German e-government SDK patched against ID spoofing vulnerability

Alice becomes Bob

Germany has patched a key "e-government" service against possible impersonation attacks, and both private and public sector developers have been told to check their logs for evidence of exploits.

In July, SEC Consult warned the country's federal computer emergency team at CERT-Bund that software supporting the government's nPA ID card had a critical vulnerability (the ID cards themselves have not been breached).

The Governikus Autent SDK allows web developers to check users' identities against the nPA. Because of a quirk of HTTP, the system could be tricked into authenticating the wrong person, SEC Consult said.

SEC Consult's disclosure is here, and it explained the exploit process in this blog post.

Online authentication is carried out using a smartcard reader and electronic ID (eID) client software such as the government's AusweisApp 2. To authenticate a citizen, a web application (which could be a government service such as tax, or a private service such as a bank or insurer) sends a request to the eID client.

"It requests a PIN from the user, communicates with an authentication server (eID-Server or SAML-Processor), the web application and the RFID chip, and finally sends a response to the web application. This response contains the data retrieved from the ID card, eg, the name or date of birth of the citizen," the company said.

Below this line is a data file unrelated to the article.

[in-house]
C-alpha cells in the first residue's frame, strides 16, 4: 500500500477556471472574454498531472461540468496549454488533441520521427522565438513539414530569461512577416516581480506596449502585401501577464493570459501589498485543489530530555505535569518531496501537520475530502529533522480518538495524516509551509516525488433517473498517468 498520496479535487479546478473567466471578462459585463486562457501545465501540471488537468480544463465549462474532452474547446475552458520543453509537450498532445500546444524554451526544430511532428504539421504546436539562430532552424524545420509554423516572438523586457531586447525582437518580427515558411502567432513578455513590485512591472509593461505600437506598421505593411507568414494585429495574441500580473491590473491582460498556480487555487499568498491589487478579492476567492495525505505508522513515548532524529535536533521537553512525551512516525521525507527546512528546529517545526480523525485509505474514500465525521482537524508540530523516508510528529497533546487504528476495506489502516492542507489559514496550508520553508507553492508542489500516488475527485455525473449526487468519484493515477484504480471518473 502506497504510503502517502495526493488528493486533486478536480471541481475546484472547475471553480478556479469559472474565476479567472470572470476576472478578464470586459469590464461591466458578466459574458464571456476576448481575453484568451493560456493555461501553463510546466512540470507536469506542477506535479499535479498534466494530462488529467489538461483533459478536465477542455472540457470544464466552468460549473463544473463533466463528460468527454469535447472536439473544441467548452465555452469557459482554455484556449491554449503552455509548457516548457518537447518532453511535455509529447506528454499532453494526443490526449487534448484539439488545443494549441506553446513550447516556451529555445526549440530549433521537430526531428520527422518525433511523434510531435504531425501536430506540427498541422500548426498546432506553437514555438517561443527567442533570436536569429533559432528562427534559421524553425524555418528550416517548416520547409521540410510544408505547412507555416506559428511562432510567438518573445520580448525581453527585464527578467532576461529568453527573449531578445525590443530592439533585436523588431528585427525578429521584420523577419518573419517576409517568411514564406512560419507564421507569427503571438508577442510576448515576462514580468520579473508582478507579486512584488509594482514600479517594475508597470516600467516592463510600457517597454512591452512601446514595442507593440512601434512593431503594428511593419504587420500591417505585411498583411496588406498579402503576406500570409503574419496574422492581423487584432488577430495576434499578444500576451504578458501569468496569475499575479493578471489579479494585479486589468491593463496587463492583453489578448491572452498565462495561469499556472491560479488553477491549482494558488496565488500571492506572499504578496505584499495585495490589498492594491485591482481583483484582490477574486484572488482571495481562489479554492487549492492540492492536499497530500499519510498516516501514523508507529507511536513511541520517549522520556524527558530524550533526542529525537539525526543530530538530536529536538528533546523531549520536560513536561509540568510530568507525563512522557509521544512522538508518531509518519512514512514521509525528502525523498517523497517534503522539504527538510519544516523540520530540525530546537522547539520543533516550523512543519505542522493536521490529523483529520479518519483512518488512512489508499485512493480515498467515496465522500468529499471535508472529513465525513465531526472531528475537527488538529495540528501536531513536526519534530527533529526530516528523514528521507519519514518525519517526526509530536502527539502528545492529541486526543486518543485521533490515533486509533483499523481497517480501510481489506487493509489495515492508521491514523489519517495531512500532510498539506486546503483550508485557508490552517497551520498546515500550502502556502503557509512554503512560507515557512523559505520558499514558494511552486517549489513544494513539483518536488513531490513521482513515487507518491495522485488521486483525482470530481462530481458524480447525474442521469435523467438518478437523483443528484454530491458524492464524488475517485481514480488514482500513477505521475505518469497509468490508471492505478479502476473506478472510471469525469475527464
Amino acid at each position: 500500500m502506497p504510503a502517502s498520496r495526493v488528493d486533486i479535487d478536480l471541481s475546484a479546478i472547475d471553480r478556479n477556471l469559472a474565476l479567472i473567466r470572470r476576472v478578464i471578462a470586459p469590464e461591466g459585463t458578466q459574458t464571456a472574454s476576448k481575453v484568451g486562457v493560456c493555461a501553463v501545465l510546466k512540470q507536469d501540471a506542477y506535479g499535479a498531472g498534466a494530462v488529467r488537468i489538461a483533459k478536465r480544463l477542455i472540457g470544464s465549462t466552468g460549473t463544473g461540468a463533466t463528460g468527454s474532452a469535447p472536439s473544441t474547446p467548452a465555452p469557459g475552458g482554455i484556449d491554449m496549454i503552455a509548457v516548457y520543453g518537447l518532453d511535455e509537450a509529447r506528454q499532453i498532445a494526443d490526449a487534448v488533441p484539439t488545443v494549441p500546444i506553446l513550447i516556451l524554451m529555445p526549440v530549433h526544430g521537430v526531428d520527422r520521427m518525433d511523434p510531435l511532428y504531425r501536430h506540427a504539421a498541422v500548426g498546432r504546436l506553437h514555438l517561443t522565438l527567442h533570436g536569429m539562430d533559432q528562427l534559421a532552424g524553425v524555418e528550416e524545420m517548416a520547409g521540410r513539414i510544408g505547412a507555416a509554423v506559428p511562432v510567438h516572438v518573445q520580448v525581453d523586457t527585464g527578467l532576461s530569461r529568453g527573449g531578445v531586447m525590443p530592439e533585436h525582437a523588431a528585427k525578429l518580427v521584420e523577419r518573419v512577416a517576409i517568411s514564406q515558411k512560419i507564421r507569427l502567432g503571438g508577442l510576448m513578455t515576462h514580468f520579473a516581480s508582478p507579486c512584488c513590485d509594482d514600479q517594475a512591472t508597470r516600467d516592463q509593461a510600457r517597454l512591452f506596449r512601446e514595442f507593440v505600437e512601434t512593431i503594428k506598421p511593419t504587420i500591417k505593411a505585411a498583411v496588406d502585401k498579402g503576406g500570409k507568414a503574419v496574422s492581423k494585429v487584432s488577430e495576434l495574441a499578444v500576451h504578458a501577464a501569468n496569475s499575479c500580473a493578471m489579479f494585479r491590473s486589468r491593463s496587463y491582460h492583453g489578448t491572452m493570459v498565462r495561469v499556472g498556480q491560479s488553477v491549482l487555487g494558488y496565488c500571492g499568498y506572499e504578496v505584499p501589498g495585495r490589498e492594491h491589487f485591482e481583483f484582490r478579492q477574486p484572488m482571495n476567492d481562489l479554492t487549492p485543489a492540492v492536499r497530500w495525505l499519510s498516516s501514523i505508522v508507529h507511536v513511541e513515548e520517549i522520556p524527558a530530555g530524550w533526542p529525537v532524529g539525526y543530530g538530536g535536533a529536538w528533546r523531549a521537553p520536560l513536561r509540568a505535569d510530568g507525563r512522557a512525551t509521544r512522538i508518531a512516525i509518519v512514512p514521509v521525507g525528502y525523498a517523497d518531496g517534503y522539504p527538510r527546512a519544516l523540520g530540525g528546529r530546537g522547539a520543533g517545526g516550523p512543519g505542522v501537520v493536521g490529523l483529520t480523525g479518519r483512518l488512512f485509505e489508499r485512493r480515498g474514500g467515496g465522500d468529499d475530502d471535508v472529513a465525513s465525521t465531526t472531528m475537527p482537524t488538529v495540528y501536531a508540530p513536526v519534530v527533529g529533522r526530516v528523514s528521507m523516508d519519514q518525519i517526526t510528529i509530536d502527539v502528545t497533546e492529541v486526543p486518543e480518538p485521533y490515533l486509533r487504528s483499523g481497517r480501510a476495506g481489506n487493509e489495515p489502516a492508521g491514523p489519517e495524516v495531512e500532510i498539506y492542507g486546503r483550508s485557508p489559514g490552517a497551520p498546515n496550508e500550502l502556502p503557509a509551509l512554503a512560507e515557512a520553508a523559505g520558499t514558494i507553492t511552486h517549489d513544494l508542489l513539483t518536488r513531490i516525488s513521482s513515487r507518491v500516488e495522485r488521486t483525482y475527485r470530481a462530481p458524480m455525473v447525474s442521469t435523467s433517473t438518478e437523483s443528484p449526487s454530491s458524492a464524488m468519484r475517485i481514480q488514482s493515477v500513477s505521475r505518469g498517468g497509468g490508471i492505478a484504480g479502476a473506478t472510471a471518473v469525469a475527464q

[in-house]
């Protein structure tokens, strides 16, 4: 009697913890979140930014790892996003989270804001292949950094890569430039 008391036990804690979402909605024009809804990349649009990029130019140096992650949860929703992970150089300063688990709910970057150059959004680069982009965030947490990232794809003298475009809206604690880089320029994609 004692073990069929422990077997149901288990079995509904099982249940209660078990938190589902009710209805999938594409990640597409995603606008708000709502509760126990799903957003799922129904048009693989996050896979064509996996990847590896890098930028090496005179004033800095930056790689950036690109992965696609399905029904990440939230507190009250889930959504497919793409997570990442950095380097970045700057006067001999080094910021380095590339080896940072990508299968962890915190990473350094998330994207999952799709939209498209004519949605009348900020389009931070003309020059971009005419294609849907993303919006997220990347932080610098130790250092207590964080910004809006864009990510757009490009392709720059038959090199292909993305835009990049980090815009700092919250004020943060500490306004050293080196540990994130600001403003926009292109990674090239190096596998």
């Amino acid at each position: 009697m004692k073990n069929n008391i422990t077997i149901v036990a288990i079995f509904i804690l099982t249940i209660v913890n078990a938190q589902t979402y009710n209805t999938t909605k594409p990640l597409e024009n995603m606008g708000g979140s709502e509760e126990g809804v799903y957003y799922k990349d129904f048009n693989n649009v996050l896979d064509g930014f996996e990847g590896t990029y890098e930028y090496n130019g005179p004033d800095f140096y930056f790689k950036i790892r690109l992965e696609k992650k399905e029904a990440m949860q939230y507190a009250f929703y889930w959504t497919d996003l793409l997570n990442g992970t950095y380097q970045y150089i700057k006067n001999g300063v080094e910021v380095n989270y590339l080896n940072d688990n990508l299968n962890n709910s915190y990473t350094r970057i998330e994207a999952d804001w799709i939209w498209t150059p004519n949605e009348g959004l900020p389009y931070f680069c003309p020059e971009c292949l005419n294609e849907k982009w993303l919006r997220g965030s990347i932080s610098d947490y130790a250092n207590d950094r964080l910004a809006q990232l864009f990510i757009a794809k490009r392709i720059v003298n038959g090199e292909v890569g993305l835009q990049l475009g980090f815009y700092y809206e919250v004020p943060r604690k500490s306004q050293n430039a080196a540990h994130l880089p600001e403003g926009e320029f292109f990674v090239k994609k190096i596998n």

To prevent manipulation, the authentication server applies a digital signature to its response, but the SDK's authors didn't take into account a characteristic of HTTP that allowed impersonation.

HTTP allows more than one parameter to have the same name. "When the method HttpRedirectUtils.checkQueryString creates a canonical version of the query string, it parses the parameters from it and generates a new query string with the parameters placed in a specific order. The case that a parameter can occur multiple times is not considered," SEC Consult wrote.

This meant an attacker could "arbitrarily manipulate the response [from the server] without invalidating the signature".

"An attacker is therefore able to arbitrarily modify an authentic query string. By obtaining such a string (e.g. by providing a web application with nPA login and then checking the access log), he is able to authenticate as any citizen against any vulnerable web application that also trusts the issuer of the signature," the disclosure explained, as demonstrated in this video:

Youtube Video

CERT-Bund told SEC Consult the bug was patched at the end of October. ®




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